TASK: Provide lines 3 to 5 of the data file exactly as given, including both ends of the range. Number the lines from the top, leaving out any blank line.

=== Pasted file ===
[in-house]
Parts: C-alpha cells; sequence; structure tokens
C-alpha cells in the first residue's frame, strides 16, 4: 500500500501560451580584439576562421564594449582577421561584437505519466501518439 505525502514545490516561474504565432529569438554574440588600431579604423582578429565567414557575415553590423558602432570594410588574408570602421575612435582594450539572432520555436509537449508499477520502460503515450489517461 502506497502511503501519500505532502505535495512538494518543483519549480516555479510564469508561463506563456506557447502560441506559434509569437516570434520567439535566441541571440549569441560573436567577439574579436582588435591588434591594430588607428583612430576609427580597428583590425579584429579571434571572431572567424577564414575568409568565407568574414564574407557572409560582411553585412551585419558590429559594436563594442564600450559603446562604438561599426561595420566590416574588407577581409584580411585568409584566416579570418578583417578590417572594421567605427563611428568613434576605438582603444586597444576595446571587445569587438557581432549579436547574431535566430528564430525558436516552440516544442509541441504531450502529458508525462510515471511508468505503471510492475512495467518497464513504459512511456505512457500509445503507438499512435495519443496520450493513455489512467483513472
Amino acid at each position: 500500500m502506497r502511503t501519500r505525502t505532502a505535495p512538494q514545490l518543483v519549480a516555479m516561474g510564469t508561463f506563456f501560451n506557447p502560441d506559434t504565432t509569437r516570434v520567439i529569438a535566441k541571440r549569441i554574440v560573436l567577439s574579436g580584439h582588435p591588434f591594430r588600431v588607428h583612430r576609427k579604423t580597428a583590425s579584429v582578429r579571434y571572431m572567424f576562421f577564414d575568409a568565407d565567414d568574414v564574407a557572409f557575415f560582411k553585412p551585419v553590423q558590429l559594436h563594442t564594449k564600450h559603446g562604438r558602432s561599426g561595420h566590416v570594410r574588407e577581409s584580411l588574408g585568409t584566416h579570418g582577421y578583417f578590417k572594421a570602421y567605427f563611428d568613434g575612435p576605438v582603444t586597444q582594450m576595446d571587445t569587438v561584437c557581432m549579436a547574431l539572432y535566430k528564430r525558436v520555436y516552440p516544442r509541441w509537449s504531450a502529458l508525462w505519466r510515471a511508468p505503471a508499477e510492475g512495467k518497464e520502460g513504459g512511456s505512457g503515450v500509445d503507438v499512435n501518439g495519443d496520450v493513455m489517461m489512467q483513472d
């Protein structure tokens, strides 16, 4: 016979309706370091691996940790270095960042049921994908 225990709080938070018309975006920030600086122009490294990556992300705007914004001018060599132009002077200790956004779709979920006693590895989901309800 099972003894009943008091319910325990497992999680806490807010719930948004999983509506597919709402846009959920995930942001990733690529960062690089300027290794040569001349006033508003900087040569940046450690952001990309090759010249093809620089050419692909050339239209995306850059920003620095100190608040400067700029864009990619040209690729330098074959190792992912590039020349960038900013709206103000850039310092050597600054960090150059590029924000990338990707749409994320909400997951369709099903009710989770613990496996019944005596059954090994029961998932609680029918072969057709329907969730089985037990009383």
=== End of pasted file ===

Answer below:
C-alpha cells in the first residue's frame, strides 16, 4: 500500500501560451580584439576562421564594449582577421561584437505519466501518439 505525502514545490516561474504565432529569438554574440588600431579604423582578429565567414557575415553590423558602432570594410588574408570602421575612435582594450539572432520555436509537449508499477520502460503515450489517461 502506497502511503501519500505532502505535495512538494518543483519549480516555479510564469508561463506563456506557447502560441506559434509569437516570434520567439535566441541571440549569441560573436567577439574579436582588435591588434591594430588607428583612430576609427580597428583590425579584429579571434571572431572567424577564414575568409568565407568574414564574407557572409560582411553585412551585419558590429559594436563594442564600450559603446562604438561599426561595420566590416574588407577581409584580411585568409584566416579570418578583417578590417572594421567605427563611428568613434576605438582603444586597444576595446571587445569587438557581432549579436547574431535566430528564430525558436516552440516544442509541441504531450502529458508525462510515471511508468505503471510492475512495467518497464513504459512511456505512457500509445503507438499512435495519443496520450493513455489512467483513472
Amino acid at each position: 500500500m502506497r502511503t501519500r505525502t505532502a505535495p512538494q514545490l518543483v519549480a516555479m516561474g510564469t508561463f506563456f501560451n506557447p502560441d506559434t504565432t509569437r516570434v520567439i529569438a535566441k541571440r549569441i554574440v560573436l567577439s574579436g580584439h582588435p591588434f591594430r588600431v588607428h583612430r576609427k579604423t580597428a583590425s579584429v582578429r579571434y571572431m572567424f576562421f577564414d575568409a568565407d565567414d568574414v564574407a557572409f557575415f560582411k553585412p551585419v553590423q558590429l559594436h563594442t564594449k564600450h559603446g562604438r558602432s561599426g561595420h566590416v570594410r574588407e577581409s584580411l588574408g585568409t584566416h579570418g582577421y578583417f578590417k572594421a570602421y567605427f563611428d568613434g575612435p576605438v582603444t586597444q582594450m576595446d571587445t569587438v561584437c557581432m549579436a547574431l539572432y535566430k528564430r525558436v520555436y516552440p516544442r509541441w509537449s504531450a502529458l508525462w505519466r510515471a511508468p505503471a508499477e510492475g512495467k518497464e520502460g513504459g512511456s505512457g503515450v500509445d503507438v499512435n501518439g495519443d496520450v493513455m489517461m489512467q483513472d
């Protein structure tokens, strides 16, 4: 016979309706370091691996940790270095960042049921994908 225990709080938070018309975006920030600086122009490294990556992300705007914004001018060599132009002077200790956004779709979920006693590895989901309800 099972003894009943008091319910325990497992999680806490807010719930948004999983509506597919709402846009959920995930942001990733690529960062690089300027290794040569001349006033508003900087040569940046450690952001990309090759010249093809620089050419692909050339239209995306850059920003620095100190608040400067700029864009990619040209690729330098074959190792992912590039020349960038900013709206103000850039310092050597600054960090150059590029924000990338990707749409994320909400997951369709099903009710989770613990496996019944005596059954090994029961998932609680029918072969057709329907969730089985037990009383």